Denmark's central bank Nationalbanken cut its deposit rate into negative territory on Thursday after the European Central Bank made a surprise cut in key interest rates to avoid deflation.
The deposit rate, which was below zero from July 2012 until April this year, was lowered to -0.05 percent from 0.05 percent.
The lending rate, the current account rate and the discount rate were kept unchanged.
"The interest rate reduction is a consequence of the reduction by the European Central Bank of its monetary policy rates by 0.10 percentage point," the Nationalbank said in a statement.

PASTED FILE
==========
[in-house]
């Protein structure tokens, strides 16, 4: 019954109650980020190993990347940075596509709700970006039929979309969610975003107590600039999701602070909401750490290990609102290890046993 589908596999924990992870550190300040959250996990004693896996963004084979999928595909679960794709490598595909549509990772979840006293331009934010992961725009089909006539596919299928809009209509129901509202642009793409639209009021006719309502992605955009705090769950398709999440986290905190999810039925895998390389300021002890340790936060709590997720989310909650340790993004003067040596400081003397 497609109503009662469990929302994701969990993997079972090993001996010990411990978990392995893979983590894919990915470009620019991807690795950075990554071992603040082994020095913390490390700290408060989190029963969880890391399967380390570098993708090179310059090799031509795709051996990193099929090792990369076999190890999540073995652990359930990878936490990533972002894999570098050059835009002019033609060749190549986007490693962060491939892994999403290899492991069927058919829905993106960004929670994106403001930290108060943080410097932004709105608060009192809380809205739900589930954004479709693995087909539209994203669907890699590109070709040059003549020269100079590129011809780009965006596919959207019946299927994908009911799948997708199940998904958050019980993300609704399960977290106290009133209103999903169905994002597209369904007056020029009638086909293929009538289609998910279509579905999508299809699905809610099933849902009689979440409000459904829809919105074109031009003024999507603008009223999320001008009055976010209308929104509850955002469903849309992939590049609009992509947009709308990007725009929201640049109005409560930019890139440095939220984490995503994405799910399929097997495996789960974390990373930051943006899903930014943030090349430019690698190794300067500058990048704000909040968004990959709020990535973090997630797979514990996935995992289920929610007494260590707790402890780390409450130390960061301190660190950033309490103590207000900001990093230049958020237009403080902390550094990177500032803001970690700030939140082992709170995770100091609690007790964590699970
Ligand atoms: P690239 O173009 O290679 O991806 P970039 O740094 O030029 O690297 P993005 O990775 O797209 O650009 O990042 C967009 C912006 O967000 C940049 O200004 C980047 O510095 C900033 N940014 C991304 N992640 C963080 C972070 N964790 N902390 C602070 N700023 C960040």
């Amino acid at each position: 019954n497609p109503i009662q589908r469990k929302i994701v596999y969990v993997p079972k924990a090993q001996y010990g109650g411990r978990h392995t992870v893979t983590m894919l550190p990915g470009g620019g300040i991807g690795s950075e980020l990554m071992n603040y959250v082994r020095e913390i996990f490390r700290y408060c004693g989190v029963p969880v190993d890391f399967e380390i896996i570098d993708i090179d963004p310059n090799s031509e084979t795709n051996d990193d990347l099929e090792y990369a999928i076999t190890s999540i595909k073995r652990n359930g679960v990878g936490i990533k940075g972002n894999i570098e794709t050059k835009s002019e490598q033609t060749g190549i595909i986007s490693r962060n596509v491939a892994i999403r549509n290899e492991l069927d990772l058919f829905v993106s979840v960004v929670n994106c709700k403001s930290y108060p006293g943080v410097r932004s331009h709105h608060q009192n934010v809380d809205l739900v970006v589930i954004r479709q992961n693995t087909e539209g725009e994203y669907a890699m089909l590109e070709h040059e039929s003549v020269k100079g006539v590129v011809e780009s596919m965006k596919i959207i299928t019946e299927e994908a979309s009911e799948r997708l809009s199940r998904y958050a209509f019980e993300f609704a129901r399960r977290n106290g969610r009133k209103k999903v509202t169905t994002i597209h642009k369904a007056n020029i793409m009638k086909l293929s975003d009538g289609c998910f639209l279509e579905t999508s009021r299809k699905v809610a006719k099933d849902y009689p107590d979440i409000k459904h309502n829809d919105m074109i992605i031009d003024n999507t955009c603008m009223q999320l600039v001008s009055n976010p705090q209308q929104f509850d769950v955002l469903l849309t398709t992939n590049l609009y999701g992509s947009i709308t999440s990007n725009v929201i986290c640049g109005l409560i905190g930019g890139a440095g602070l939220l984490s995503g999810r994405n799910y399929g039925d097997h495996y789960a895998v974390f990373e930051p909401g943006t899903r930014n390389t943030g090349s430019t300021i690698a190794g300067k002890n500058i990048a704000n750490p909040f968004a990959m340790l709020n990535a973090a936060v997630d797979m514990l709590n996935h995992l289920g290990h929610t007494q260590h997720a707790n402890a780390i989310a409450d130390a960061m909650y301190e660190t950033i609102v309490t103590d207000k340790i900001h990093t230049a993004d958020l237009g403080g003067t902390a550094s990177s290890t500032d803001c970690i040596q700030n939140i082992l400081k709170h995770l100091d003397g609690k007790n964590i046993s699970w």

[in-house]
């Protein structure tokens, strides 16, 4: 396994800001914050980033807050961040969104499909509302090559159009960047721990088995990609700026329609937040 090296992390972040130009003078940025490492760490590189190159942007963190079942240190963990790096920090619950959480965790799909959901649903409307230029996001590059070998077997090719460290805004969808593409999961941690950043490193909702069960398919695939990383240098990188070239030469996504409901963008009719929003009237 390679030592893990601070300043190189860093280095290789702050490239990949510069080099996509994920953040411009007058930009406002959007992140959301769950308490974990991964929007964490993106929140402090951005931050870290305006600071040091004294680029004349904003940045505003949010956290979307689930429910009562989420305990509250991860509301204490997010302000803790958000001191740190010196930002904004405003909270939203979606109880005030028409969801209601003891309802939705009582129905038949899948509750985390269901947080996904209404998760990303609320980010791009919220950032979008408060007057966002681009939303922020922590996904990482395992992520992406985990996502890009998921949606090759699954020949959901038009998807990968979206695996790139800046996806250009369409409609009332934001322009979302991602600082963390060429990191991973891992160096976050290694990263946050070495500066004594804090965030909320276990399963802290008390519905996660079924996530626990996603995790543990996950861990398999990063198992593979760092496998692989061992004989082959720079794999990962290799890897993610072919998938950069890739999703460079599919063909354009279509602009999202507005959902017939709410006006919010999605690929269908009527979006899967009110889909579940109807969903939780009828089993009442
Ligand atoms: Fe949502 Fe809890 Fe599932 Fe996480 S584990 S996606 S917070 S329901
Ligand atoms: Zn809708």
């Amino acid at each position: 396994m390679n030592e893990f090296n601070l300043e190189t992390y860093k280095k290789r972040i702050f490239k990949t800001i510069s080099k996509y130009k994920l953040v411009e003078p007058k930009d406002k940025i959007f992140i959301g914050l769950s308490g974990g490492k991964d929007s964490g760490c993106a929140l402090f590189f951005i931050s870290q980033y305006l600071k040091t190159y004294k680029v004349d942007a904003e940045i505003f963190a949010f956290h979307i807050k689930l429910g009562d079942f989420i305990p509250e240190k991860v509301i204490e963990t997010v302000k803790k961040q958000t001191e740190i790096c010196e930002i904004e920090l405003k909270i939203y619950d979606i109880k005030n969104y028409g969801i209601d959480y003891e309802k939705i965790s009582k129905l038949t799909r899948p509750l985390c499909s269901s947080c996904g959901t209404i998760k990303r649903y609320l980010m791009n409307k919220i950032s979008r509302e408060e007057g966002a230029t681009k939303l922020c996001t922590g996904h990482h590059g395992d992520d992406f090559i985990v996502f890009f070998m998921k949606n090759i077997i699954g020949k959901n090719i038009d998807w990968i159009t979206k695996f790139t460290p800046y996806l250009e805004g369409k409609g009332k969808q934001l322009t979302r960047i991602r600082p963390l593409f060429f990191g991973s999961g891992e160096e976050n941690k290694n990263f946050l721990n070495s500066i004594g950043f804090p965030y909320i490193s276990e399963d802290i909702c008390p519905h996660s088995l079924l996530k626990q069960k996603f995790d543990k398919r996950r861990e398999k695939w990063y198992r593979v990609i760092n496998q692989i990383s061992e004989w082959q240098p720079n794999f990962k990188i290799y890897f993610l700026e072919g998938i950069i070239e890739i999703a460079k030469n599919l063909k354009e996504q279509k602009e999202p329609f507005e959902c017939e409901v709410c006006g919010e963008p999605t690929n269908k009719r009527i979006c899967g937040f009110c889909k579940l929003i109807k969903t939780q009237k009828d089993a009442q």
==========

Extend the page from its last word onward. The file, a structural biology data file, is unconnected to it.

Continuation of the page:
The deposit rate is the rate at which commercial banks are paid, or in this case have to pay, to place funds at the central bank.
Denmark's current monetary policy is aimed at maintaining a stable exchange rate between the Danish krone and the euro. The krone is pegged to the euro through an agreement known as the European Exchange Rate Mechanism (ERM II), under which the Danish currency can move only 2.25 percent up or down from a fixed rate of 7.46 krone per euro.